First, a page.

First of all, my husband Renato as an Italian bore no resemblance in manner or style to the average Italians of my acquaintance while I lived in Italy. It was as though he were raised in Great Britain with Italian parents.
In the years he worked with a half dozen Italian colleagues on the hydro project in Brazil and one, name of Silvano, later read Journey from Shanghai. Silvano wouldn’t speak to me afterward. The depictions in the novel offended him. He didn’t like reading of Italian men in the street grabbing my breast, or catcalling as the protagonist of the novel Rafaella walked past their sidewalk table. He didn’t like knowing what a man on the train tried to do to Rafaella. Being groped by a man isn’t a novelty anywhere in the world, but what Silvano disliked was the depicted reaction of the other passengers. Those Sicilian men and women were outraged that Rafaella had slapped the groper; after all, he was a soldier and could die in battle. It wasn’t relevant to them that he was a UN soldier during peacetime in 1952 but they had a wonderful time denouncing Rafaella for attacking the hero. Bored again with the long night, they went back to sleep, while Rafaella wondered where the hell she had landed in this world. A generous serving of other such incidents woven into Rafaella’s story further outraged Silvano.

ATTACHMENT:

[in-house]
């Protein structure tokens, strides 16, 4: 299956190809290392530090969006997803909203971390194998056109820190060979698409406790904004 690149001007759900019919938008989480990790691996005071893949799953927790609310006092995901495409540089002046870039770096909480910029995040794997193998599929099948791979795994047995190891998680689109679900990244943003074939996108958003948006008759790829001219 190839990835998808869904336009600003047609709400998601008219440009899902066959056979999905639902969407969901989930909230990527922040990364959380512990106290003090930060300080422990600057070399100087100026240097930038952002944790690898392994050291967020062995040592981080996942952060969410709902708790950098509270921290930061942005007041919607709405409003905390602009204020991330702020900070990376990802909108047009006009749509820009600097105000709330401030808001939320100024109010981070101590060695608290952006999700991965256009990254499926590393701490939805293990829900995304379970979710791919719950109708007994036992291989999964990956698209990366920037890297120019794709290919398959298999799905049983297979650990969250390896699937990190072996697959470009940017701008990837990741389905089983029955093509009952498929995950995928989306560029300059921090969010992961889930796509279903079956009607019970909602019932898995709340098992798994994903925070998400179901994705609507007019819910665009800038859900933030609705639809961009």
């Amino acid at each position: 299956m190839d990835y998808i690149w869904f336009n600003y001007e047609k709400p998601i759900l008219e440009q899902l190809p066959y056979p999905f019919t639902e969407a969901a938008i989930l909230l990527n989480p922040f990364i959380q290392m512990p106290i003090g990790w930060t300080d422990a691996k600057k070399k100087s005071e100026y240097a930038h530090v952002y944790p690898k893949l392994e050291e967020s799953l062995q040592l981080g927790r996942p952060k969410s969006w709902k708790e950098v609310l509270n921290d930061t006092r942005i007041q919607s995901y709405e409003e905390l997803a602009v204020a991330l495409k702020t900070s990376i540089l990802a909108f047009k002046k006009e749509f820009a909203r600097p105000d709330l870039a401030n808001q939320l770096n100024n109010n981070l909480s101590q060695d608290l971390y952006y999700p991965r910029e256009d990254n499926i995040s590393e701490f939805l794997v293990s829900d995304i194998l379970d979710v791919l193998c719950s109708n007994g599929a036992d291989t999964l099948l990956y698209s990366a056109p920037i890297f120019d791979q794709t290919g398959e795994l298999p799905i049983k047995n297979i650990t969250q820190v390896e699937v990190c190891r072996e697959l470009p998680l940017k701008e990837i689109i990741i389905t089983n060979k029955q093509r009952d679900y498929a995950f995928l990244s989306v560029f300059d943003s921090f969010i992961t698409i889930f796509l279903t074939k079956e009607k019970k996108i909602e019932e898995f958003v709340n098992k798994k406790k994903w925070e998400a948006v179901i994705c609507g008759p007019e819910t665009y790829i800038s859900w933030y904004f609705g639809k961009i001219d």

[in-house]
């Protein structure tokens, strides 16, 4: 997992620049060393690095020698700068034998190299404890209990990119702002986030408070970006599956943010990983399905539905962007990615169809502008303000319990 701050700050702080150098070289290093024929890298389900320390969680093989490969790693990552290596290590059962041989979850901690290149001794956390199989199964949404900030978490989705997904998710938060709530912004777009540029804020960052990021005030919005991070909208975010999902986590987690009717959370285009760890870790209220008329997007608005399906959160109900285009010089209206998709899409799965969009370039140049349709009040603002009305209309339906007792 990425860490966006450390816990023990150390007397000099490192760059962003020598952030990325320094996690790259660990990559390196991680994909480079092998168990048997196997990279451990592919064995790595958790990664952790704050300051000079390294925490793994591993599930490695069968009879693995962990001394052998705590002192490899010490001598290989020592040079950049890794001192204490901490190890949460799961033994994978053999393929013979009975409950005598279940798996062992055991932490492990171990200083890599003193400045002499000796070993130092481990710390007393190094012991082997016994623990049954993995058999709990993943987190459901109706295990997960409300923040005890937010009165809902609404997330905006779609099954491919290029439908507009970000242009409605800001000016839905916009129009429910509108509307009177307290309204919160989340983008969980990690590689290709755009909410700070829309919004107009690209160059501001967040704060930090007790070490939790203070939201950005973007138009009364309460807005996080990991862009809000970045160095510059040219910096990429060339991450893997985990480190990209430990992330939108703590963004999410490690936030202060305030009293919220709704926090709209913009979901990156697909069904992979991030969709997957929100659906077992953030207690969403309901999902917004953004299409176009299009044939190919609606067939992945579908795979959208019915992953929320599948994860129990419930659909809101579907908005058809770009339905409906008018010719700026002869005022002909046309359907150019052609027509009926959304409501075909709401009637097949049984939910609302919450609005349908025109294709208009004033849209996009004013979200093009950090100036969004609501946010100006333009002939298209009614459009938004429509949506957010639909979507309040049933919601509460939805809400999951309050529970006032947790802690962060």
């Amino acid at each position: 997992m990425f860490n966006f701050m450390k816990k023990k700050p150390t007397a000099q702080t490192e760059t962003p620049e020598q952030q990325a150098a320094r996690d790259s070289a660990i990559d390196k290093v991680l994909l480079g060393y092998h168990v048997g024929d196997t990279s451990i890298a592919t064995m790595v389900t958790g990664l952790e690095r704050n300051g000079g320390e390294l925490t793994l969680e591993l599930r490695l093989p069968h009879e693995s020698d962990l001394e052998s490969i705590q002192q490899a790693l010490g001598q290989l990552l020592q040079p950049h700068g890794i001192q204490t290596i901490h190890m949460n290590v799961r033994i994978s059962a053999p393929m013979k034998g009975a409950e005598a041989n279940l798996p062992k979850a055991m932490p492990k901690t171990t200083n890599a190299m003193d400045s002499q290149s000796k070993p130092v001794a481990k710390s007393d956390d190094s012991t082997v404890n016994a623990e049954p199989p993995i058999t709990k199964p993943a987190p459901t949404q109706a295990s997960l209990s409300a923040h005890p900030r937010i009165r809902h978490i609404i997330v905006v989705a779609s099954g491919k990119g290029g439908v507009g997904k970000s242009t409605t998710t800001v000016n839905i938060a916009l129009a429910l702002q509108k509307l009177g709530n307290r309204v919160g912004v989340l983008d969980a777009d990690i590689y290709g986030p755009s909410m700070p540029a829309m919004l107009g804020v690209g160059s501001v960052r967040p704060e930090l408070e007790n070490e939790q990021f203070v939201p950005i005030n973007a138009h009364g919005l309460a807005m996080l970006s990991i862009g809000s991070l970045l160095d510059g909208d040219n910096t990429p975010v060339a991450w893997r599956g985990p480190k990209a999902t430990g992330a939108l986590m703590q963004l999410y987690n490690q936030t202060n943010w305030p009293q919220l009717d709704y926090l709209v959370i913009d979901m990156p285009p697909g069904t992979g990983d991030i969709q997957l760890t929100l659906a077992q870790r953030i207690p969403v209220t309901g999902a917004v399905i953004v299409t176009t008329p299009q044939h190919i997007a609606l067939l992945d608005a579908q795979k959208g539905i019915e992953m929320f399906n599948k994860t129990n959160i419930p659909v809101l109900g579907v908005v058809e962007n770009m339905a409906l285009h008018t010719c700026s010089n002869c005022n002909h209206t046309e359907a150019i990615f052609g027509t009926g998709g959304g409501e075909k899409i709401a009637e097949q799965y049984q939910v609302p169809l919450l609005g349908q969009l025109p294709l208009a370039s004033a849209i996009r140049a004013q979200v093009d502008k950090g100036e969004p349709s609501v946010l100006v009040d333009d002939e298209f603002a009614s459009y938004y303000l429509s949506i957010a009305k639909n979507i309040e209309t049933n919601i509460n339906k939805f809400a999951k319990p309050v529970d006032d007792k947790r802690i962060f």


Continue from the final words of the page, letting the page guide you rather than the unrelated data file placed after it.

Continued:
Silvano was an educated man, an engineer and quite the gentleman. But he was not a woman, a young Eurasian woman in particular, set adrift in a sea of Latin men in Italy. Silvano preferred to keep his blinkers in place and be offended at having Italian manhood impugned. In 1952 they had not seen many Asian women and they set upon me with gusto. Italian men and women in those years frankly stared, commented in one’s face, touched body parts in public. It was a matter of education, clearly, for I did not encounter that behavior in the office where I worked in ARAMCO (Arabian American Oil Company).
Silvano has passed on now, as have so many other people I have known. Strange to think about all that behind me. Where IS everybody?
I returned to Rome with Renato in 1989 and was amused to find I was ignored everywhere I went. By then Italians had seen hordes of tourists from Asia and I was just another elderly one.